Hardcoding Trust: One Year of Sad Privacy Responses From Your Favorite AI

That’s a bit of a fortune cookie response, but okay.

It’s certainly better than “Yes!”Here, though, Google at least attempts to point out that you, as the user, are welcome to check out their privacy policies.

Of course, there is no link to the privacy policy here, whereas every other response, Google provides links and options, so that is an area of improvement.

But also, my general dislike of this stems from the fact that instead of answering with any definition, Google is literally asking you to go read the thing you didn’t read the first time and are incredibly likely not to go read now.


Lastly, and winning the Level 2 Zork award for hard-coded responses is Amazon’s Alexa…Q: Alexa, can I trust you?A: I work hard to give you the best information, respond to your commands and maintain your privacy.

If there’s a way I can improve, please add feedback in the Help and Feedback section of the Alexa App.

Amazon has clearly thought of their answer.

They talk about responding to commands, getting you the best experience and information, and maintaining your privacy.

This is the best answer since Will Ferrell debated in Old School against the Ragin Cajun.

In each of these responses, we see a Level 1 or Level 2 effort, as measured on the Zork scale of engagement and effort.

Amazon has clearly put a lot more effort into their response, but not programmatically.

They essentially just stored a much longer (and better) description of their mission as it relates to users and their trust.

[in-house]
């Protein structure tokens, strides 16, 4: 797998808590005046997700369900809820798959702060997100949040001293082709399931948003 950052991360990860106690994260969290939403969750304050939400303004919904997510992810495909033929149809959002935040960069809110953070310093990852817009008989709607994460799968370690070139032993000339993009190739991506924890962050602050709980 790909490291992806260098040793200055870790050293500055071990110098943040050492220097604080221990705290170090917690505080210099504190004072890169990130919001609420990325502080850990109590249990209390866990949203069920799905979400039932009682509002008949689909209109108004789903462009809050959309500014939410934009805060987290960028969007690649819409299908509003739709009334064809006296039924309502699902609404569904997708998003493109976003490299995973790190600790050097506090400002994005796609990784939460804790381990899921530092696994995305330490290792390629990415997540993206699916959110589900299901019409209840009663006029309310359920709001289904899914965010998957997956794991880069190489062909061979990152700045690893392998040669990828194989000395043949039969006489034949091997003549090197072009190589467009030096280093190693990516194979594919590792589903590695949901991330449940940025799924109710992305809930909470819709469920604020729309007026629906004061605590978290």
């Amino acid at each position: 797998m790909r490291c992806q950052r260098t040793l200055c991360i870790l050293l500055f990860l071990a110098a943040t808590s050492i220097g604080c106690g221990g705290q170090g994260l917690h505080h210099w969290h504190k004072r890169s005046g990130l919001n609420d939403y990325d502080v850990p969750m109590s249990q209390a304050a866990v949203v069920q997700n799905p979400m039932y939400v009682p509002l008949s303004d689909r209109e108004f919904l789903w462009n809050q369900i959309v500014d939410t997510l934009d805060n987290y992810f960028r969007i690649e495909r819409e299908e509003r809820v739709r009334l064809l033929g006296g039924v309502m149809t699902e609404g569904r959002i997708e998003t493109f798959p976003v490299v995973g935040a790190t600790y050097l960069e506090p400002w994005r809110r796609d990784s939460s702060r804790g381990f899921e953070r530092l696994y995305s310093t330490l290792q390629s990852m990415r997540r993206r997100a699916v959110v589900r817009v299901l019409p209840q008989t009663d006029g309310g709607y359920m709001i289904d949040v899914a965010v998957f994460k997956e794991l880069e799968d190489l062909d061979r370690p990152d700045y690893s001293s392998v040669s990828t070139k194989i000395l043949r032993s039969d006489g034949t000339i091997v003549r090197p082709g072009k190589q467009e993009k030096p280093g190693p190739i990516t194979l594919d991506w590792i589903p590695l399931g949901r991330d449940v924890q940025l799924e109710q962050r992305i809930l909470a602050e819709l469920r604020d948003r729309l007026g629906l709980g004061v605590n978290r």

Words Without DeedsThe sad reality is that in every instance of asking questions of our current AI Assistants, they fall short.

In a simple, Zork-like scenario, Apple provides the worst experience, but honestly, most of these other responses are still robotic, Level 2, hard-coded responses.

We must do better.

If Artificial Intelligence doesn’t help protect data privacy and more easily give us control of our data, it will create far more problems than it solves.

In order for this to improve, we need to move beyond words to actions.

Actual deeds.

Q: Alexa, delete my voice history.

Q: Ok Google, delete my location history.

Q: Hey Siri, turn off my location services.

Q: Cortana, delete my browsing history.

Not surprisingly, none of these requested commands or actions work.

Most return Level 1 error responses or catch-all search results.

We can order paper towels, make reservations for a haircut, learn how to cook anything with a simple request, but when we ask one of these AI tools to help protect our data privacy there has been no development.

No effort whatsoever.

In Zork, you could always type “Restart.

” This one-word command would show you your score, delete everything it had stored up until that point, and start again anew.

Maybe it’s time for Google, Amazon, Microsoft, and Apple to follow the example of Zork and give data privacy much more than just lip service.



You can try Zork online for free here.

(I did.

)Originally published at wardpllc.

com on April 4, 2019.

All Rights Reserved.

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